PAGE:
Often, the electricity goes off without warning, and the water supply dries up randomly. There is no NHS or postal system, and the rate of exchange for the leone against “hard currencies” is far better with a dealer on the streets that it is at a bank. 

Due to the vicious civil war at the end of the 1990’s, a high percentage of the population are disabled with many people begging on the streets. Without doubt, the disabled in Sierra Leone are the most discriminated against, impoverished and under-represented in the community, but who cares? 

Well, Abs cares, deeply and passionately, but why? Why did he give up living in one of the most advanced countries in the world, where he had a well paid job and many close friends, to live in a very poor third world country with all of the problems that I’ve just described? Was it because he is disabled himself, and Sierra Leone is the land of his birth? Yes, of course that is part the answer, but it’s not his main motivation. What I haven’t mentioned yet is Abs’ Christian Faith. Abs is a deeply committed follower of Jesus, and if I had to sum up why he has done what he has in just three words, it would be Faith, Love, and Action.

In fact, these three words should describe all followers of Jesus. Our faith in the love and saving grace of God who sent his son Jesus to pay a price that we couldn’t and can’t pay for our sin, should lead us to respond with love. Love for God and love for our neighbor. This in turn should move us to action. Of course, our mission statement at EBC encapsulates this: “To love God, love people and grow together to become more like Jesus.”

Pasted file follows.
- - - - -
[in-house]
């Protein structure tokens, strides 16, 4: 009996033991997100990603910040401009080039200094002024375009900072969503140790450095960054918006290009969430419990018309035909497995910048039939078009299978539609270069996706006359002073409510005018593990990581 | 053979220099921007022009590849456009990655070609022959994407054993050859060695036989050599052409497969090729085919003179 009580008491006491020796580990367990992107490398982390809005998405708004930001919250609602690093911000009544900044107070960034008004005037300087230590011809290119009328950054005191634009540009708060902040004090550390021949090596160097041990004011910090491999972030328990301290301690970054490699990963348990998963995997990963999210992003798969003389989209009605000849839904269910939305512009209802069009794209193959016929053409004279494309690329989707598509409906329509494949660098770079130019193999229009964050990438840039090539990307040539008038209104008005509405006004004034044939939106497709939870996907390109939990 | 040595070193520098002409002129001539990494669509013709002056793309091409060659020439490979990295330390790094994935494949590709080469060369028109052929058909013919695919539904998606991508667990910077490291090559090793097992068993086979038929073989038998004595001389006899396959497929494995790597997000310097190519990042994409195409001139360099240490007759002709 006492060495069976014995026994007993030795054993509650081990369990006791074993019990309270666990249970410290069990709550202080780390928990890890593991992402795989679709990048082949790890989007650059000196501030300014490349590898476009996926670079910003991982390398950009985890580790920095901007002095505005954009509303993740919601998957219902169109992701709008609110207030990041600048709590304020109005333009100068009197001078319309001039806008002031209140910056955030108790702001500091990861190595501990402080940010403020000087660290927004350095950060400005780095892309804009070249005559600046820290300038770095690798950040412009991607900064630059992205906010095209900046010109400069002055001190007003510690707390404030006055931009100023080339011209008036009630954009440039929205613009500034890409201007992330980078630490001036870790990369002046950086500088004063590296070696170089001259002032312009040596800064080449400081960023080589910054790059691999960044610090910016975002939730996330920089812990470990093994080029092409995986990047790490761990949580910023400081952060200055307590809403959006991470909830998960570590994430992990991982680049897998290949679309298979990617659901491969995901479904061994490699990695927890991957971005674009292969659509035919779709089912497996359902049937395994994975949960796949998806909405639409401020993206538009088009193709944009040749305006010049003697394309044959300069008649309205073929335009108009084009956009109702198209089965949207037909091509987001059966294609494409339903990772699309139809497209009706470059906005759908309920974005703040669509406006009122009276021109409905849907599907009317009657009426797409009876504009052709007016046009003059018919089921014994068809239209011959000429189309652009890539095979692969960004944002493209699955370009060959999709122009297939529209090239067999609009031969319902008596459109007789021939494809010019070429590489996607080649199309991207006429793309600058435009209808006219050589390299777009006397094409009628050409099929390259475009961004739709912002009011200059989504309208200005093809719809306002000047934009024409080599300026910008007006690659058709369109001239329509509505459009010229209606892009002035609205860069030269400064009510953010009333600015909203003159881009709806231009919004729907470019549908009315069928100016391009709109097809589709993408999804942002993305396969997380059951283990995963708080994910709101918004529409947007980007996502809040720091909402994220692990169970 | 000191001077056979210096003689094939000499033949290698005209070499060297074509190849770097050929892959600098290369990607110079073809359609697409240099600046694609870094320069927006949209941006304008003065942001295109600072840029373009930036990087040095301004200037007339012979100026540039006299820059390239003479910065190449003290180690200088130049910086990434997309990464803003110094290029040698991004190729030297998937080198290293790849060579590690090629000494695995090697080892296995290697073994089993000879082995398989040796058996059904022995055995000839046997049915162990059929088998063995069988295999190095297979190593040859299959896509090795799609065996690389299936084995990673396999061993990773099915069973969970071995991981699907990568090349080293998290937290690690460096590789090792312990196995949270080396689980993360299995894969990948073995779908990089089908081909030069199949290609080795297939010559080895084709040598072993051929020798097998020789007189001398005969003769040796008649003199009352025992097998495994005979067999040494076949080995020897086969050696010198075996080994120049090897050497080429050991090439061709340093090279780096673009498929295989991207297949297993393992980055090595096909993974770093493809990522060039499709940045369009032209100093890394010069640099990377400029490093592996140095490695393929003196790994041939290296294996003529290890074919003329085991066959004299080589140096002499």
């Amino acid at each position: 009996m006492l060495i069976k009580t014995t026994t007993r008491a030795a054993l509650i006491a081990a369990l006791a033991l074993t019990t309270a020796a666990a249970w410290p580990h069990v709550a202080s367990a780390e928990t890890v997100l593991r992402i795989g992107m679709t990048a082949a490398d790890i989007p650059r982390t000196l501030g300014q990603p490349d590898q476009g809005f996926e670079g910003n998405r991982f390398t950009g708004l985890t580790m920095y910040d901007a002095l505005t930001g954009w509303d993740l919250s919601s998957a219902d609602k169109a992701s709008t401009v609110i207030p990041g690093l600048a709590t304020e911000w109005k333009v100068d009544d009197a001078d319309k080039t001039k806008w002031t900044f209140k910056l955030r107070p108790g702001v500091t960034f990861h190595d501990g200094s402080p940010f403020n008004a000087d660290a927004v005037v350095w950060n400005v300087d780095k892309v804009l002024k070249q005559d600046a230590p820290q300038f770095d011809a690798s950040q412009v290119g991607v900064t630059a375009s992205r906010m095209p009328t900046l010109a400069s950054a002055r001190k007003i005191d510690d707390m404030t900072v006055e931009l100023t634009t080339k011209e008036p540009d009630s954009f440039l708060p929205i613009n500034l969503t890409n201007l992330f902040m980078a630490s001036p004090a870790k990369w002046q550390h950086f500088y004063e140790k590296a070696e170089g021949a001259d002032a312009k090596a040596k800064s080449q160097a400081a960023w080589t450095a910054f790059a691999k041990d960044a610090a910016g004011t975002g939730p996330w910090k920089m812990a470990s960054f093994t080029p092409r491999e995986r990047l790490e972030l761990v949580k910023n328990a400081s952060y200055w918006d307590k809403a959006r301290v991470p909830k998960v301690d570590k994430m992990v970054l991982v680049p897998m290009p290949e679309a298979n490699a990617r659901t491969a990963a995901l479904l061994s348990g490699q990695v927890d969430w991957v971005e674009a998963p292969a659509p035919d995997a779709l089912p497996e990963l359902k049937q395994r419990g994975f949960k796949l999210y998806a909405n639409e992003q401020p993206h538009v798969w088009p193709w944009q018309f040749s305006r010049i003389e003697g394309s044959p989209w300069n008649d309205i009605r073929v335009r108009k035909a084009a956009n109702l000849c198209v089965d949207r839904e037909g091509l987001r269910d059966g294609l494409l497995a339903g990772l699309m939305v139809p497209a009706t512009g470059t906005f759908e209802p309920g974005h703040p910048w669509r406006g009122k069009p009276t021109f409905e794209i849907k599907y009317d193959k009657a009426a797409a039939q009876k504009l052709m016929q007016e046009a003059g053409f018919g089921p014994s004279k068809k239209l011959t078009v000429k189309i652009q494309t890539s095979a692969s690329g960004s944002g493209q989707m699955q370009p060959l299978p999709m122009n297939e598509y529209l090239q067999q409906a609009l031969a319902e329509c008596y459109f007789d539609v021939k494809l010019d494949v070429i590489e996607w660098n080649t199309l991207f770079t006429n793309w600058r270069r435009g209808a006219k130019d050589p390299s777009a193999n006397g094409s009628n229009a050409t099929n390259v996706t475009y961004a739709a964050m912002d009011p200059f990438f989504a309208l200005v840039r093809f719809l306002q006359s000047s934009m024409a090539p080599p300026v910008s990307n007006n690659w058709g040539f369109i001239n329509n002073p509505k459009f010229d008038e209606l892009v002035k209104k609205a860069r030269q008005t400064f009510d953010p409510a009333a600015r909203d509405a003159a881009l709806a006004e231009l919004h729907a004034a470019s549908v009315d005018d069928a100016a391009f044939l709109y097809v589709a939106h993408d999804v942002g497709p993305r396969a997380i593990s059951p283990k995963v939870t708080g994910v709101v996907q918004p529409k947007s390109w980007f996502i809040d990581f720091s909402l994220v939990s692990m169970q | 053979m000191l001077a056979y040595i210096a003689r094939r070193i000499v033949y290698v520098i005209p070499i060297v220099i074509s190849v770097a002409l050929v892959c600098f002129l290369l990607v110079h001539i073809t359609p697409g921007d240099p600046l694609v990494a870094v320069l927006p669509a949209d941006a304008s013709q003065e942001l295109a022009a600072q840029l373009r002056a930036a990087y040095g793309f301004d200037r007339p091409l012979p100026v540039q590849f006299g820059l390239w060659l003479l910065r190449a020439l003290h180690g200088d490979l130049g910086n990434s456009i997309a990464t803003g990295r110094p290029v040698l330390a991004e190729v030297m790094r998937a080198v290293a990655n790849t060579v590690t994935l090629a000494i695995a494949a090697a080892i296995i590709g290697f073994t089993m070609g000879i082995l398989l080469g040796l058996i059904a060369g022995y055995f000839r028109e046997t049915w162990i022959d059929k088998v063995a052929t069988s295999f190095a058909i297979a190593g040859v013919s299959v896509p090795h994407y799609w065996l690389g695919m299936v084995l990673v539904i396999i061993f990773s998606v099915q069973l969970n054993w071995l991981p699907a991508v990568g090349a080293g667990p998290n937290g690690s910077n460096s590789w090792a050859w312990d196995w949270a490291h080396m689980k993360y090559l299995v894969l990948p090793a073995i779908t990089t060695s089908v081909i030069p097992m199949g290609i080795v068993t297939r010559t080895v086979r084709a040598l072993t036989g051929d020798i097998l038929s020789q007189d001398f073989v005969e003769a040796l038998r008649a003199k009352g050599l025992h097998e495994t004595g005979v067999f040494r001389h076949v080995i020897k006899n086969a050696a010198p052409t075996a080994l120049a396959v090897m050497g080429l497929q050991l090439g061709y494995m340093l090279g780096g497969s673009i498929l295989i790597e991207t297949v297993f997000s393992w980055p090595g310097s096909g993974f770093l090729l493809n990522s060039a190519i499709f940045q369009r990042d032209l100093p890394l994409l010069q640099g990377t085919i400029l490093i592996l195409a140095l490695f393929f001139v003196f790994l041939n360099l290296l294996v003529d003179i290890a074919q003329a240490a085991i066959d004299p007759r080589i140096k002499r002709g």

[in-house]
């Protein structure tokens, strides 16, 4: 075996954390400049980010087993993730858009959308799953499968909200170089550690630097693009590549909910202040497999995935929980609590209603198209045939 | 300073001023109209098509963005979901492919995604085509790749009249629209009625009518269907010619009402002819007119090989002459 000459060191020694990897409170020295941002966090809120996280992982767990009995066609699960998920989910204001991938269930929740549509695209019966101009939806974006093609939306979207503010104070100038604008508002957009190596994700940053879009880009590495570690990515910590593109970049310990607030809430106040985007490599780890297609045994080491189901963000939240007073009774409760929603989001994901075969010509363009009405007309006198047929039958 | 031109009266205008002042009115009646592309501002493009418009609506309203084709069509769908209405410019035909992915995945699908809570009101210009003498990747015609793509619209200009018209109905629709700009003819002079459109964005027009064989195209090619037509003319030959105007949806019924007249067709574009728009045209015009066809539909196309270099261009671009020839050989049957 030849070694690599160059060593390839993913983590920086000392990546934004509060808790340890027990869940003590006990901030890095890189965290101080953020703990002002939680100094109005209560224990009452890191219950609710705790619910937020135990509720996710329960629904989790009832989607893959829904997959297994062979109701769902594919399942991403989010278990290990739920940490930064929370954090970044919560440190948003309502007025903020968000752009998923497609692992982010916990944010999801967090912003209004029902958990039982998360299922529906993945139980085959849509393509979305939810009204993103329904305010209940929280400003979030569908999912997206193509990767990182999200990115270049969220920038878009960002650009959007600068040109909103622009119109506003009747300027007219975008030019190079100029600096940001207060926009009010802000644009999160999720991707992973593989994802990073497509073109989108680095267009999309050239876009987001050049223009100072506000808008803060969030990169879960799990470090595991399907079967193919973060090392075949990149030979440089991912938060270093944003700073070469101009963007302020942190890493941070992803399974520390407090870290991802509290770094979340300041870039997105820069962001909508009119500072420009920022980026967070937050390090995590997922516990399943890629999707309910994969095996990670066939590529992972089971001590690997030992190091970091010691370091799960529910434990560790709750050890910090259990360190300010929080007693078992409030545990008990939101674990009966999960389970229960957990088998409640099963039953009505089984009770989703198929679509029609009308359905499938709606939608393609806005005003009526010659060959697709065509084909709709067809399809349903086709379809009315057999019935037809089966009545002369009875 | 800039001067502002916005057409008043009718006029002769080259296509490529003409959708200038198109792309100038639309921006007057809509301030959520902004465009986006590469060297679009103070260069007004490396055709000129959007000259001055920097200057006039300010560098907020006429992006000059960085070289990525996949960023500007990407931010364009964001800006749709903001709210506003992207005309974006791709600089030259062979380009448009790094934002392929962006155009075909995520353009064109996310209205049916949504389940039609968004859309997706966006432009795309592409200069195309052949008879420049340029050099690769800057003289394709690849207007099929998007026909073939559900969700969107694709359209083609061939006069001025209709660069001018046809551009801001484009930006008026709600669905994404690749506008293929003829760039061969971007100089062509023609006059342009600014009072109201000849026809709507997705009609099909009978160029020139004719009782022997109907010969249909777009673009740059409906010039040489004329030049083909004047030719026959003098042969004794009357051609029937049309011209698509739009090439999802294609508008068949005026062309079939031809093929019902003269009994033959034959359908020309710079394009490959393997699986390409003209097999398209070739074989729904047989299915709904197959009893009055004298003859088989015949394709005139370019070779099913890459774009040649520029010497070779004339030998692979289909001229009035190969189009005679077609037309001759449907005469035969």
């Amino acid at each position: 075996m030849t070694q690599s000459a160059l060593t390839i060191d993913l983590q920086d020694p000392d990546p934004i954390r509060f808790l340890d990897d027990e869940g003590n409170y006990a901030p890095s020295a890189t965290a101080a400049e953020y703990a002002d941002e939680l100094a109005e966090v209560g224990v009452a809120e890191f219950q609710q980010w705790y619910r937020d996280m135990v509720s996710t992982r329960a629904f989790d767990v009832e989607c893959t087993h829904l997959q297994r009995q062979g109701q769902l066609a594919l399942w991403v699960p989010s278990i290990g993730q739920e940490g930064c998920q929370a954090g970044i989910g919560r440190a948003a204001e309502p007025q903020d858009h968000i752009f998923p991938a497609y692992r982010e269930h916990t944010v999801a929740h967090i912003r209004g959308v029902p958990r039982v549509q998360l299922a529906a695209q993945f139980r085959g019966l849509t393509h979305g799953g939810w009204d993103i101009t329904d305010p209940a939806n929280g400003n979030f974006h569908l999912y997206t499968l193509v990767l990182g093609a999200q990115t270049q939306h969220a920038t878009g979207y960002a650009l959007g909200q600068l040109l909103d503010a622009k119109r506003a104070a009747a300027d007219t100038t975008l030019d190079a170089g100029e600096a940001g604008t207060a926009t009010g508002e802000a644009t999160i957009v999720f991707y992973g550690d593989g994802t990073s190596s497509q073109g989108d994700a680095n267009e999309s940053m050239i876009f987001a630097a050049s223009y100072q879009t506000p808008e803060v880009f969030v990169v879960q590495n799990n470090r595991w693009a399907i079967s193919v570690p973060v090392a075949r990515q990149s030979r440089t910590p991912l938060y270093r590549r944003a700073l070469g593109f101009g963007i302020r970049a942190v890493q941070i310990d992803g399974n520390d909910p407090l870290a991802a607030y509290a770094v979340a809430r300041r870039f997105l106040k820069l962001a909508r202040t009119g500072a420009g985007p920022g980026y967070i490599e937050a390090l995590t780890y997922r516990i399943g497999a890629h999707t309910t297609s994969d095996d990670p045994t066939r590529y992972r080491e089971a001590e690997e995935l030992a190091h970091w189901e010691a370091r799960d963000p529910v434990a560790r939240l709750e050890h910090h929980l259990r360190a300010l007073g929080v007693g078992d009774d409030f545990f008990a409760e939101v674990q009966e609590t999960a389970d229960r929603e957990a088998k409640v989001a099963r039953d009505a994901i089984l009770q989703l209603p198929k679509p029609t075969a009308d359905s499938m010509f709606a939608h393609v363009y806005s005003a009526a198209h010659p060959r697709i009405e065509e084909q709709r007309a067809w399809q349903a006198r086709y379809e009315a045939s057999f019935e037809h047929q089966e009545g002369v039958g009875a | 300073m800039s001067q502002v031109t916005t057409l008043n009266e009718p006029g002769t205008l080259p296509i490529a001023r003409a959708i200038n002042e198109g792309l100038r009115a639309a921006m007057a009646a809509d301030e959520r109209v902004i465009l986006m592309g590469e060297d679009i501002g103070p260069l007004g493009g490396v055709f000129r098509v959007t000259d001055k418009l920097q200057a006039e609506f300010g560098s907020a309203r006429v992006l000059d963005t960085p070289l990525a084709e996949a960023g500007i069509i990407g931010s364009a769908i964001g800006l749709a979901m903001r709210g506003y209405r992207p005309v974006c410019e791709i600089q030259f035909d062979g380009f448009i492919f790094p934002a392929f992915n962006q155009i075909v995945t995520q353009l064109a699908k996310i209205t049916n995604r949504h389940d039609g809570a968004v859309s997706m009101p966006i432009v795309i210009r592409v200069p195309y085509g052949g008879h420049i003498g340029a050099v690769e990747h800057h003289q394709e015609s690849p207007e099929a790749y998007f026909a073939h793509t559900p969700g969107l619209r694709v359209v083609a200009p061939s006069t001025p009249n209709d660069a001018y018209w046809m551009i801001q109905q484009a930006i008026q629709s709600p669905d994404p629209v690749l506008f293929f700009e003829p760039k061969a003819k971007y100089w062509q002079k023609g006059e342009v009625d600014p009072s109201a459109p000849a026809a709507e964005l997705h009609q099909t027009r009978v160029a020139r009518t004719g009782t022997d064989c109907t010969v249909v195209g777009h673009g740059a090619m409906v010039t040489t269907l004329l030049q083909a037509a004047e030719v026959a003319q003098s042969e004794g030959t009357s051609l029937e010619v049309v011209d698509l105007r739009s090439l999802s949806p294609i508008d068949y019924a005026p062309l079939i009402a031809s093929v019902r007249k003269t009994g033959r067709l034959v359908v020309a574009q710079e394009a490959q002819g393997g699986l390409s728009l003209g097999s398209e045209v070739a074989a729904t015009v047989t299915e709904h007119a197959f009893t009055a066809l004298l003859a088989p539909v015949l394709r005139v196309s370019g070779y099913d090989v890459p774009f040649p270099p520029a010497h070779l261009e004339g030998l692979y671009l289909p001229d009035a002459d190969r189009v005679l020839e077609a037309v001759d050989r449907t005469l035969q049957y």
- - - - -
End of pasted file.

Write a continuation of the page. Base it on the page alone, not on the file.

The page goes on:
The following reading is a perfect example of this faith, love, and action process. It is a story that many are familiar with and is found in three of the accounts of Jesus’ life in the second part of the bible called the New Testament. Jesus has begun his ministry, and in particular he has healed people who have had various and serious physical illnesses. Now, after travelling around the region, he returns to his hometown of Capernaum. You can read this by clicking here.

“One day Jesus was teaching, and Pharisees and teachers of the law were sitting there. They had come from every village of Galilee and from Judea and Jerusalem. And the power of the Lord was with Jesus to heal the sick.  Some men came carrying a paralyzed man on a mat and tried to take him into the house to lay him before Jesus. When they could not find a way to do this because of the crowd, they went up on the roof and lowered him on his mat through the tiles into the middle of the crowd, right in front of Jesus.

When Jesus saw their faith, he said, “Friend, your sins are forgiven.”

The Pharisees and the teachers of the law began thinking to themselves, “Who is this fellow who speaks blasphemy? Who can forgive sins but God alone?”

Jesus knew what they were thinking and asked, “Why are you thinking these things in your hearts? Which is easier: to say, ‘Your sins are forgiven,’ or to say, ‘Get up and walk’?  But I want you to know that the Son of Man has authority on earth to forgive sins.” So he said to the paralyzed man, “I tell you, get up, take your mat and go home.”  Immediately he stood up in front of them, took what he had been lying on and went home praising God.  Everyone was amazed and gave praise to God. They were filled with awe and said; “We have seen remarkable things today.”